Dolly Parton | 07.30.16

It is well known how magnificent Parton’s voice is, but on this night, her voice was as big as her heart.


Scottrade Center, St. Louis

A couple years ago, I remember grinding my teeth as I listened to my good friend in Knoxville go on and on about the amazing Dolly Parton concert he had attended. Being a lifelong Dolly Parton fan, I was green as green can get with envy. I had heard stories of her doing her hits and playing for three hours. When I heard she was coming to St. Louis, I knew the music gods had smiled on our fair city.

The “Pure & Simple” tour is in support of her upcoming album of the same name due out August 19. The setup reflected that theme: swaths of gorgeous white fabric and simple hanging lights are all that adorned the stage. There wasn’t even a drum set; this concert was going to be all about Dolly—as it should be.

When the legend took to the stage—wearing one of the most stunning sequined gowns this boy has ever seen—the crowd gave her a very enthusiastic and warm welcome. While the crowd may not have been the biggest I have ever seen at Scottrade, they were one of the most appreciative. These concert-goers were hardcore Dolly fans and showed her some St. Louis love.

Kicking her concert off with “Train Train” from her 1999 album, The Grass Is Blue (more from that album later), Parton proved to the audience that she still has the goods vocally. As she ripped off a couple of crowd favorites with “Why’d Ya Come in Here Looking Like that” and “Jolene,” Parton’s energy and ability to connect with the crowd was impressive.

But this concert wasn’t just about the songs. Parton had stories to tell—lots of them. Every song came with a tale about how the song came into being and what it meant to her. And these weren’t just short stories; when Parton told her tales, it was like she was talking to us as old friends. Full of details and colorful images, Parton knows how to keep the audience engaged. As she reflected on her family—namely, her mother and father—songs like “Precious Memories” and “My Tennessee Mountain Home” took on new meaning.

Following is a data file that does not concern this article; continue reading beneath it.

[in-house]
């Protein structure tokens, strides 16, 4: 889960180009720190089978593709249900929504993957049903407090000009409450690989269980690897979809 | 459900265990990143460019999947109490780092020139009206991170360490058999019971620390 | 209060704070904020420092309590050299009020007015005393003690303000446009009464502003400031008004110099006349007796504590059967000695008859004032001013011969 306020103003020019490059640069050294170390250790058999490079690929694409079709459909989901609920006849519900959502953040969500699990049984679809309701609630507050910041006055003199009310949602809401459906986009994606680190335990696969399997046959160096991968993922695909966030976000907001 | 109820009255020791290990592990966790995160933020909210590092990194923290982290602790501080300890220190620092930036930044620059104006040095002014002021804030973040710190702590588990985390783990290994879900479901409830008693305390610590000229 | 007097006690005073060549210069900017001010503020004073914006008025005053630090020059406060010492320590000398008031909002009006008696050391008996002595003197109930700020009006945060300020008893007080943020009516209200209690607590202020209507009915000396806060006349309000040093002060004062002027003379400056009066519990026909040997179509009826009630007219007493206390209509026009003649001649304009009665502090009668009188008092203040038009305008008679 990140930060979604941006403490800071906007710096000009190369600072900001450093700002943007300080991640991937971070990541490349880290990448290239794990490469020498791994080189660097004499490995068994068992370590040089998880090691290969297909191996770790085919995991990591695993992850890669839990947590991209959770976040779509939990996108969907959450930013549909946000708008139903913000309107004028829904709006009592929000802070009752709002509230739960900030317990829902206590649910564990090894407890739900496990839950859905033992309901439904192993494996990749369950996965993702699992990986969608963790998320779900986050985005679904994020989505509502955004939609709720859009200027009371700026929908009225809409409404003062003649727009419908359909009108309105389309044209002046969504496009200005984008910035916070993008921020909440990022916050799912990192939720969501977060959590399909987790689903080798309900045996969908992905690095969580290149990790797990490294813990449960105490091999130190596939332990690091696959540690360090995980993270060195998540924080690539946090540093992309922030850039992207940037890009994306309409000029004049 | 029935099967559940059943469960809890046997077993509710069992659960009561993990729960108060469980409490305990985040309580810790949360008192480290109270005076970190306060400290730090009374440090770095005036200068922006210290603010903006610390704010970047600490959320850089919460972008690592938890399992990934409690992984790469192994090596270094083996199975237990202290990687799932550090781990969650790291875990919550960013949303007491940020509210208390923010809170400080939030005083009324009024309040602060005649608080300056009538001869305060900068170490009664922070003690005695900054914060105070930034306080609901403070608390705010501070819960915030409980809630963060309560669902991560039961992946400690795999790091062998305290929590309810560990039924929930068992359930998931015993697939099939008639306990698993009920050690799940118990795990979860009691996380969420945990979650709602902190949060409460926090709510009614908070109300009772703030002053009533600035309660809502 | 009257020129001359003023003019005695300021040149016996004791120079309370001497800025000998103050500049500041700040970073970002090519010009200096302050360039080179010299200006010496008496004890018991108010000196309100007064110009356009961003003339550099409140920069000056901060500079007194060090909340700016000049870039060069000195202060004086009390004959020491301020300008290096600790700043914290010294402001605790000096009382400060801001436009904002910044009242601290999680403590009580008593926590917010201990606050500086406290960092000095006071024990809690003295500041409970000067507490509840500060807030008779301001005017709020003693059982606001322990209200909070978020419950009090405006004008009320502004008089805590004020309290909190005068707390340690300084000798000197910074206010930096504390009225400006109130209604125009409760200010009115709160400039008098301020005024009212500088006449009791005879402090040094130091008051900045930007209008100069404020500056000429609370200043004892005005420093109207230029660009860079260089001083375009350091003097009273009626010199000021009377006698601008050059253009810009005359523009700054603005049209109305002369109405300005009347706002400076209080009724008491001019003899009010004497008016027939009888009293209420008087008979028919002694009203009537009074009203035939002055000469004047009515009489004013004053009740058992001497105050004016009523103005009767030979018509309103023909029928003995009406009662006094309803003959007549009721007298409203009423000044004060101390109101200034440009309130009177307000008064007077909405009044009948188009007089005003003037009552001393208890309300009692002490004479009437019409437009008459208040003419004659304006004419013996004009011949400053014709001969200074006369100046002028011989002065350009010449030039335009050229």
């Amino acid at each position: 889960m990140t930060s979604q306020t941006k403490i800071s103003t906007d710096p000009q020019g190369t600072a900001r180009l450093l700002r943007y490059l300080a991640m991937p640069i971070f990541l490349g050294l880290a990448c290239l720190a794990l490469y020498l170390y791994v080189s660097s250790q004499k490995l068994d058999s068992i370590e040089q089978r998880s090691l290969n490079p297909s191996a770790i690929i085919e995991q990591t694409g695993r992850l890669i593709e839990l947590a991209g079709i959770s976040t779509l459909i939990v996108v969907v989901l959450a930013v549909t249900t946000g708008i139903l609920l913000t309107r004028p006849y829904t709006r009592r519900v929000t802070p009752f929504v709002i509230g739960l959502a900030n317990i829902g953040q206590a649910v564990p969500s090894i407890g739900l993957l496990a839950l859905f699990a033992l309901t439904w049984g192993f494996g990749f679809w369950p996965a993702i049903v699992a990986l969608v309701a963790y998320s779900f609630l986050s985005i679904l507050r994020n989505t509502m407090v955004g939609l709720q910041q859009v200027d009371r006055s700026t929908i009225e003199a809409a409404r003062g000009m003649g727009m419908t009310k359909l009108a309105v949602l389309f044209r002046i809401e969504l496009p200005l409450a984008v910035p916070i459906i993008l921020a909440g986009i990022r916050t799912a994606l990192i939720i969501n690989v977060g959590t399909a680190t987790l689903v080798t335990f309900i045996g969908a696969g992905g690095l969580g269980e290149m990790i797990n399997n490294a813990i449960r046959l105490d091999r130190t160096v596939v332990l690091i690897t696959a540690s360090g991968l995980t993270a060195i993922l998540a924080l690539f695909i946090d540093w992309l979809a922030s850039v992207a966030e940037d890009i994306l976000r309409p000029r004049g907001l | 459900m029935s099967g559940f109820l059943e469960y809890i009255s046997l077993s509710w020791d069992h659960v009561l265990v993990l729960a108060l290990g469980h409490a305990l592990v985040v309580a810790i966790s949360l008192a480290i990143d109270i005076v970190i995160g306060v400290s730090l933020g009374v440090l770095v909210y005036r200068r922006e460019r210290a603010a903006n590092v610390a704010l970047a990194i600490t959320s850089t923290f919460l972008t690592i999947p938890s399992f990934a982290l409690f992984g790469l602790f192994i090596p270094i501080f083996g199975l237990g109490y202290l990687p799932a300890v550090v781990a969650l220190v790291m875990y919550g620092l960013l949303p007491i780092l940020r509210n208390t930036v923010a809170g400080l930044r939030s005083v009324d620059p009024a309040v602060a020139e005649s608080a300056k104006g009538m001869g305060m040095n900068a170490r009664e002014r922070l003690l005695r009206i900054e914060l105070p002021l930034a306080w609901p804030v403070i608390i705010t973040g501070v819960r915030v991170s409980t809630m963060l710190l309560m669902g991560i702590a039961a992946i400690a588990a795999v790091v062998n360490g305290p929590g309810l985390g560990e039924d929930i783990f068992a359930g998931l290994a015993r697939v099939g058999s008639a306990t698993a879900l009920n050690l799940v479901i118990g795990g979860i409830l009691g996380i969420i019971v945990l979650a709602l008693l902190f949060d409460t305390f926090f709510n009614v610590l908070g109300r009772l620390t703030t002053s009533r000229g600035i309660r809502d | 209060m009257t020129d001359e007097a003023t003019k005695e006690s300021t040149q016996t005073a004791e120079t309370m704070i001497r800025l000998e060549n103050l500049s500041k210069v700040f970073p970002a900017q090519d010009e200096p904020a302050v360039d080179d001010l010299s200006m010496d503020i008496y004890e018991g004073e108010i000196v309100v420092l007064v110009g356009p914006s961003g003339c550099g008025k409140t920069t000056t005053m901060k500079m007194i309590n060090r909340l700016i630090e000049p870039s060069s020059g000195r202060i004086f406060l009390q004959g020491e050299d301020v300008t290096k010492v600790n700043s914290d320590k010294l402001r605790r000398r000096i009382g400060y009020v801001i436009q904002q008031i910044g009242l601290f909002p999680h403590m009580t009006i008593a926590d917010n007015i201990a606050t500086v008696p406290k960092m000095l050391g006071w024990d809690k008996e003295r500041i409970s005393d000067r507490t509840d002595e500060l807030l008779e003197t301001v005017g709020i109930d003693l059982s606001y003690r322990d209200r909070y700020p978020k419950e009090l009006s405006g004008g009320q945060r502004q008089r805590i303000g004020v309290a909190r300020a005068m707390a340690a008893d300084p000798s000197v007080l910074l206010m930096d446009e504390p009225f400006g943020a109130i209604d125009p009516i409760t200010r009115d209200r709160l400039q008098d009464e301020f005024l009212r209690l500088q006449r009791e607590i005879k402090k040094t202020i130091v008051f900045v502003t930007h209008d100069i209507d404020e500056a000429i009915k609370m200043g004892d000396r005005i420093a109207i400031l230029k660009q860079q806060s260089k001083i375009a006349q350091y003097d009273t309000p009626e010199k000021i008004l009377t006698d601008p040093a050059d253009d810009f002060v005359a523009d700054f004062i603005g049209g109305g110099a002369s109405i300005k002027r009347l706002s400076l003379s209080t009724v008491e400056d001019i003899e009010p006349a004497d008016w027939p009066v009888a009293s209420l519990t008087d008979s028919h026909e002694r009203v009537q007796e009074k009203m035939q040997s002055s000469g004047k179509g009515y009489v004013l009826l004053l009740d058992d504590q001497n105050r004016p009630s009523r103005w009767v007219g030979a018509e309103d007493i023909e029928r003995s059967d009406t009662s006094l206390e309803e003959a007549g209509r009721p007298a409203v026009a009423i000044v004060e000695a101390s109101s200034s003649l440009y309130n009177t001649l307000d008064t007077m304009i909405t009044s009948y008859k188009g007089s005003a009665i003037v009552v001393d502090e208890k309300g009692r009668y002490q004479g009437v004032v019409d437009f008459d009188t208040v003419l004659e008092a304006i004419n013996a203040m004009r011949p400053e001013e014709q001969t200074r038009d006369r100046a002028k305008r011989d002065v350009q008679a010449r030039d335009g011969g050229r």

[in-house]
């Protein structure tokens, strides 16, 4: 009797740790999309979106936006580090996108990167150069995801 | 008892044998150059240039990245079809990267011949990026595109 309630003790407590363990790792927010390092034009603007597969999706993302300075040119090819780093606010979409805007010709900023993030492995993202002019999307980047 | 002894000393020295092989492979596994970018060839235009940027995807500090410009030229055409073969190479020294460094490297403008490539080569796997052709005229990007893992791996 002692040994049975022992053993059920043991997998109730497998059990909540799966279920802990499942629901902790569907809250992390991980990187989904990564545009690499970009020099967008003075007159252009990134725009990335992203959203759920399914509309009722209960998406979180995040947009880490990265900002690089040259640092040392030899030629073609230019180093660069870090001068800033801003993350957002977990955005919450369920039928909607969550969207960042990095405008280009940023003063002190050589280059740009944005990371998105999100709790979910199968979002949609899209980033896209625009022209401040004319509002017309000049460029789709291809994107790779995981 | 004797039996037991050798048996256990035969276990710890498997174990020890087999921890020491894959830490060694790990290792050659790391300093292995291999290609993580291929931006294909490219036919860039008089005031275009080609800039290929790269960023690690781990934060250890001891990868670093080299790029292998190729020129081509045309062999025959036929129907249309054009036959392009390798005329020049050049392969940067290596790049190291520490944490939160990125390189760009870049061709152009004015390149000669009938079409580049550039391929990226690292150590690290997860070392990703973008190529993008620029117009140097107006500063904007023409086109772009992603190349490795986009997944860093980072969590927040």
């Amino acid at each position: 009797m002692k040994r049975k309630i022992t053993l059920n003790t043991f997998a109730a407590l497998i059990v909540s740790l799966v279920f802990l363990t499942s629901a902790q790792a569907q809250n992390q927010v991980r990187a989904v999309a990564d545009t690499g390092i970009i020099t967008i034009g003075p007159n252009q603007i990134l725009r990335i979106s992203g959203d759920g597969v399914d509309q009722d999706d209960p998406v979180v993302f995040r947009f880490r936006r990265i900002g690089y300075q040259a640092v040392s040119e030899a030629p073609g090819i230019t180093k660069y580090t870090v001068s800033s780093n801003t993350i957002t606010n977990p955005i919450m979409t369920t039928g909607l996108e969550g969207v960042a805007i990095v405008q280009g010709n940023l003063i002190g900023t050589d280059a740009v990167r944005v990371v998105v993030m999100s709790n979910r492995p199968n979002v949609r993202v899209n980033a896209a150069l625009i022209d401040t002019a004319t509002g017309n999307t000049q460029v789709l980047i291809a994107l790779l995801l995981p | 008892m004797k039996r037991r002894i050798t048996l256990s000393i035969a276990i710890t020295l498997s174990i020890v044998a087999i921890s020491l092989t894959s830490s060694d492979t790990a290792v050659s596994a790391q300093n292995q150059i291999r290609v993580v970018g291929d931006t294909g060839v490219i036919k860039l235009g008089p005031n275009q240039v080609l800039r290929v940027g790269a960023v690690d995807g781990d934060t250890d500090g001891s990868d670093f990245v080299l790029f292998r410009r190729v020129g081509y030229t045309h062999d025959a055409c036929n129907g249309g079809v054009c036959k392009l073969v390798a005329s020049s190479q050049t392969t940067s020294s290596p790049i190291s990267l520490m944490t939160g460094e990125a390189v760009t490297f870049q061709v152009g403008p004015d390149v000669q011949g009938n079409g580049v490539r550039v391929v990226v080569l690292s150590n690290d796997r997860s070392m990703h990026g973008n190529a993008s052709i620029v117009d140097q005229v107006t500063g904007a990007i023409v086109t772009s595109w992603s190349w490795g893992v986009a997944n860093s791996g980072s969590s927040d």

Another fascinating aspect of Parton’s performance was the number of different instruments she played. No matter if was a bejeweled acoustic guitar, a gorgeous zither, a mini saxophone (made specifically for her), or a stunning baby grand piano, Parton’s musical ingenuity was mind-blowing.

After taking the audience on an emotional journey, she delivered legendary tracks “Applejack” and “Rocky Top,” making them sound as fresh as ever. After Parton talked about the upcoming election—complete with appropriate boob jokes—she and her backing band launched into a series of famous political protest songs. Dolly for President: That is one hell of a candidate I could get behind!

Always the businesswoman, Parton made sure to use her time on stage to promote her myriad of enterprises. While she talked about Dollywood (featuring a new Lumberjack show, her upcoming NBC special Christmas of Many Colors: Circle of Love,” and her new album, it was one of her other ventures that impressed me the most. She and her father started a foundation called the Imagination Library, which sends children a free book each and every month— all you have to do is sign your child up via the organization’s website. Her speech about a child’s ability to read was heartfelt and emotional, showing she is a true humanitarian.

After a couple more deeply religious tracks—which she sang as if she was testifying—Parton took a break. It was only halfway through the show and I was already spent.

Once the diva retook the stage, she came out rocking and rolling in a breathtaking pantsuit dripping with gorgeous rhinestones. While she got the crowd on their feet again, she quickly shifted gears and delivered one of the most beautiful ballads of the night: “The Grass Is Blue.” While I was slightly familiar with this song, this performance made it one of my new favorites. That is only one of Parton’s many charms: taking an older song and making it sound as if she just wrote it yesterday. Another example of this is when she performed “Little Sparrow.” It is well known how magnificent Parton’s voice is, but on this night, her voice was as big as her heart. She commanded the stage with such a powerful grace that the entire crowd was enraptured with her spirit.

As she finished out her lengthy set with chart-toppers “Here You Come Again,” “Islands in the Stream,” and her trademark hit, “9 to 5,” Parton wasn’t quite finished with St. Louis yet. It was her breathtaking performance of “I Will Always Love You” that completely mesmerized the crowd. It was almost as if time itself stopped as Parton poured every ounce of passion and love she had into the iconic love song. Hearing this song live is something I can cross off my bucket list.

Parton made famous the saying, “It takes a lot of money to look this cheap,” but tonight, the singer looked and sounded like a million bucks. | Jim Ryan

Photo by Alyssa Bardol; view more photos here

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